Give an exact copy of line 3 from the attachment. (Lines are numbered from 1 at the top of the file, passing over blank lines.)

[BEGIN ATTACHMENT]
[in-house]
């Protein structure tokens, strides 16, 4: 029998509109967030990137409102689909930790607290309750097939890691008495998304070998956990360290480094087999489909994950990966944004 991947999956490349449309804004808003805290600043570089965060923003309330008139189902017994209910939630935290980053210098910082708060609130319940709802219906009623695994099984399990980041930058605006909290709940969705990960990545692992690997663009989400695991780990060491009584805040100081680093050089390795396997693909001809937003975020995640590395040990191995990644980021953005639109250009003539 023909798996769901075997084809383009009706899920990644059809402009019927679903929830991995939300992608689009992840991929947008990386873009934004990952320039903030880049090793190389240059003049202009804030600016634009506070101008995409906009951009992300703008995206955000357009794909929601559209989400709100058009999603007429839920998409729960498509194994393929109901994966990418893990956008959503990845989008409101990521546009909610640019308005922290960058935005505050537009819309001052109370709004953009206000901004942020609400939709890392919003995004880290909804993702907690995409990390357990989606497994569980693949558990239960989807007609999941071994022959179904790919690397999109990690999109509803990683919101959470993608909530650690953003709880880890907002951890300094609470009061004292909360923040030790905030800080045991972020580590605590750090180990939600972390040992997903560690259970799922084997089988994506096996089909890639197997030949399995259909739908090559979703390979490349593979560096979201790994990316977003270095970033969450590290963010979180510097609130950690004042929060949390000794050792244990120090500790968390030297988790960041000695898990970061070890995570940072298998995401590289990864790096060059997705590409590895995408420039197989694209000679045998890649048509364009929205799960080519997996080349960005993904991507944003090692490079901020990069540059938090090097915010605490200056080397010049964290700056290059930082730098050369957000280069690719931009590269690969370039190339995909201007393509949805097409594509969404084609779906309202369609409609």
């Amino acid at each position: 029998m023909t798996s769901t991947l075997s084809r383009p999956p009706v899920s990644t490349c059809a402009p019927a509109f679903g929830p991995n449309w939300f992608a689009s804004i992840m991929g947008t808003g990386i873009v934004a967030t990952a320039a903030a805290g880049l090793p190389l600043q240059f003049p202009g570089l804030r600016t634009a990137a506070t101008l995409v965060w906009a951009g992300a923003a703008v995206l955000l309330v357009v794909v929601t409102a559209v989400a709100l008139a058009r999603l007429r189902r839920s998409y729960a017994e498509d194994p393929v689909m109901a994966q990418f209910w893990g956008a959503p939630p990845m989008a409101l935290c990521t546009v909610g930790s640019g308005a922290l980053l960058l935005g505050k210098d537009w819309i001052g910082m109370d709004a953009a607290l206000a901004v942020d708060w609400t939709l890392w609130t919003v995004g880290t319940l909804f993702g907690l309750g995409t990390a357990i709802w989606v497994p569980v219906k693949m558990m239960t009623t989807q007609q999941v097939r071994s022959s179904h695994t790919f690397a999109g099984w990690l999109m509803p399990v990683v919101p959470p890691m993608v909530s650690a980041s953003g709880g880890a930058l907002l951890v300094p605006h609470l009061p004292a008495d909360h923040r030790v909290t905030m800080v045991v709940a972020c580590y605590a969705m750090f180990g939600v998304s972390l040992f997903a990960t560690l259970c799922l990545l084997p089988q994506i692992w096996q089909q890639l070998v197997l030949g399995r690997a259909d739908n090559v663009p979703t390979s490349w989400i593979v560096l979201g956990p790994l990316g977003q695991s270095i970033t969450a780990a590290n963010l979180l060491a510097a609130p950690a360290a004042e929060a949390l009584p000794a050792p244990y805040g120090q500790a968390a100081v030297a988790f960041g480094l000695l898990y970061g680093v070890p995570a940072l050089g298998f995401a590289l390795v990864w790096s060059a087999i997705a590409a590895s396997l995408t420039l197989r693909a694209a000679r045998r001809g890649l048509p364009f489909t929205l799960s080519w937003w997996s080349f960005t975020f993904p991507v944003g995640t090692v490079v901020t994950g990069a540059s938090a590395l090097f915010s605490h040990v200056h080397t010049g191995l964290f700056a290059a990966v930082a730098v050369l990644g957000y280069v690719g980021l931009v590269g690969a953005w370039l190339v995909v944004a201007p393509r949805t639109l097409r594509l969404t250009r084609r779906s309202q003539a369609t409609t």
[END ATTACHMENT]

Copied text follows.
């Amino acid at each position: 029998m023909t798996s769901t991947l075997s084809r383009p999956p009706v899920s990644t490349c059809a402009p019927a509109f679903g929830p991995n449309w939300f992608a689009s804004i992840m991929g947008t808003g990386i873009v934004a967030t990952a320039a903030a805290g880049l090793p190389l600043q240059f003049p202009g570089l804030r600016t634009a990137a506070t101008l995409v965060w906009a951009g992300a923003a703008v995206l955000l309330v357009v794909v929601t409102a559209v989400a709100l008139a058009r999603l007429r189902r839920s998409y729960a017994e498509d194994p393929v689909m109901a994966q990418f209910w893990g956008a959503p939630p990845m989008a409101l935290c990521t546009v909610g930790s640019g308005a922290l980053l960058l935005g505050k210098d537009w819309i001052g910082m109370d709004a953009a607290l206000a901004v942020d708060w609400t939709l890392w609130t919003v995004g880290t319940l909804f993702g907690l309750g995409t990390a357990i709802w989606v497994p569980v219906k693949m558990m239960t009623t989807q007609q999941v097939r071994s022959s179904h695994t790919f690397a999109g099984w990690l999109m509803p399990v990683v919101p959470p890691m993608v909530s650690a980041s953003g709880g880890a930058l907002l951890v300094p605006h609470l009061p004292a008495d909360h923040r030790v909290t905030m800080v045991v709940a972020c580590y605590a969705m750090f180990g939600v998304s972390l040992f997903a990960t560690l259970c799922l990545l084997p089988q994506i692992w096996q089909q890639l070998v197997l030949g399995r690997a259909d739908n090559v663009p979703t390979s490349w989400i593979v560096l979201g956990p790994l990316g977003q695991s270095i970033t969450a780990a590290n963010l979180l060491a510097a609130p950690a360290a004042e929060a949390l009584p000794a050792p244990y805040g120090q500790a968390a100081v030297a988790f960041g480094l000695l898990y970061g680093v070890p995570a940072l050089g298998f995401a590289l390795v990864w790096s060059a087999i997705a590409a590895s396997l995408t420039l197989r693909a694209a000679r045998r001809g890649l048509p364009f489909t929205l799960s080519w937003w997996s080349f960005t975020f993904p991507v944003g995640t090692v490079v901020t994950g990069a540059s938090a590395l090097f915010s605490h040990v200056h080397t010049g191995l964290f700056a290059a990966v930082a730098v050369l990644g957000y280069v690719g980021l931009v590269g690969a953005w370039l190339v995909v944004a201007p393509r949805t639109l097409r594509l969404t250009r084609r779906s309202q003539a369609t409609t």